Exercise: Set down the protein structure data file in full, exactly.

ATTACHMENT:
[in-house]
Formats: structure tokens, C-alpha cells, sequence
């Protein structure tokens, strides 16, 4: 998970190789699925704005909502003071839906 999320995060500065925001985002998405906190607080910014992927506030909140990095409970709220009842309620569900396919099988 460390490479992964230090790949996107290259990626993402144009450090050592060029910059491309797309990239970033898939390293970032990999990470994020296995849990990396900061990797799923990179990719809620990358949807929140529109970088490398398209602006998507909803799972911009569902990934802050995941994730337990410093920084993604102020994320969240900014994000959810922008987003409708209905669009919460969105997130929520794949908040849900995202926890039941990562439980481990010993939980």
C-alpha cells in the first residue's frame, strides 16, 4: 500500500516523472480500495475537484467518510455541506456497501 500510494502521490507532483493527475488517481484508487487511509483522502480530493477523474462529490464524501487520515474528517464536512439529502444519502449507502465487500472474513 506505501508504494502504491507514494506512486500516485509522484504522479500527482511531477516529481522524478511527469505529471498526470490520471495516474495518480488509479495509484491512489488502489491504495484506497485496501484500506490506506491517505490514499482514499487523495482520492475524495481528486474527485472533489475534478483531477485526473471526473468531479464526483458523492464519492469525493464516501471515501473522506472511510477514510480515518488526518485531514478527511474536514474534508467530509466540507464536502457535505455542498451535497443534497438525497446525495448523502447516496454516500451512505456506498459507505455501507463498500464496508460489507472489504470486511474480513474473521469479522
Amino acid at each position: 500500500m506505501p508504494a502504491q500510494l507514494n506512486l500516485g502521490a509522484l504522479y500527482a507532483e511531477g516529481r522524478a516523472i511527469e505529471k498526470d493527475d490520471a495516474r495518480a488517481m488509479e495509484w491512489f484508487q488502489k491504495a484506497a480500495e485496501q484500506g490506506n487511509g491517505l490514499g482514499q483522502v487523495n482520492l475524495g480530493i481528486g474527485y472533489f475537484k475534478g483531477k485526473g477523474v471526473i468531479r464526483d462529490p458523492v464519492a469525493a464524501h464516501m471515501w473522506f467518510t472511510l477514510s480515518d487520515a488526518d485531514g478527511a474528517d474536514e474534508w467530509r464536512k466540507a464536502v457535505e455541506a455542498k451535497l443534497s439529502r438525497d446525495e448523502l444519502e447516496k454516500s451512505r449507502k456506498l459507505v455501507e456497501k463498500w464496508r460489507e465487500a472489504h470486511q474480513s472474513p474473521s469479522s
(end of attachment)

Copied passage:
[in-house]
Formats: structure tokens, C-alpha cells, sequence
């Protein structure tokens, strides 16, 4: 998970190789699925704005909502003071839906 999320995060500065925001985002998405906190607080910014992927506030909140990095409970709220009842309620569900396919099988 460390490479992964230090790949996107290259990626993402144009450090050592060029910059491309797309990239970033898939390293970032990999990470994020296995849990990396900061990797799923990179990719809620990358949807929140529109970088490398398209602006998507909803799972911009569902990934802050995941994730337990410093920084993604102020994320969240900014994000959810922008987003409708209905669009919460969105997130929520794949908040849900995202926890039941990562439980481990010993939980």
C-alpha cells in the first residue's frame, strides 16, 4: 500500500516523472480500495475537484467518510455541506456497501 500510494502521490507532483493527475488517481484508487487511509483522502480530493477523474462529490464524501487520515474528517464536512439529502444519502449507502465487500472474513 506505501508504494502504491507514494506512486500516485509522484504522479500527482511531477516529481522524478511527469505529471498526470490520471495516474495518480488509479495509484491512489488502489491504495484506497485496501484500506490506506491517505490514499482514499487523495482520492475524495481528486474527485472533489475534478483531477485526473471526473468531479464526483458523492464519492469525493464516501471515501473522506472511510477514510480515518488526518485531514478527511474536514474534508467530509466540507464536502457535505455542498451535497443534497438525497446525495448523502447516496454516500451512505456506498459507505455501507463498500464496508460489507472489504470486511474480513474473521469479522
Amino acid at each position: 500500500m506505501p508504494a502504491q500510494l507514494n506512486l500516485g502521490a509522484l504522479y500527482a507532483e511531477g516529481r522524478a516523472i511527469e505529471k498526470d493527475d490520471a495516474r495518480a488517481m488509479e495509484w491512489f484508487q488502489k491504495a484506497a480500495e485496501q484500506g490506506n487511509g491517505l490514499g482514499q483522502v487523495n482520492l475524495g480530493i481528486g474527485y472533489f475537484k475534478g483531477k485526473g477523474v471526473i468531479r464526483d462529490p458523492v464519492a469525493a464524501h464516501m471515501w473522506f467518510t472511510l477514510s480515518d487520515a488526518d485531514g478527511a474528517d474536514e474534508w467530509r464536512k466540507a464536502v457535505e455541506a455542498k451535497l443534497s439529502r438525497d446525495e448523502l444519502e447516496k454516500s451512505r449507502k456506498l459507505v455501507e456497501k463498500w464496508r460489507e465487500a472489504h470486511q474480513s472474513p474473521s469479522s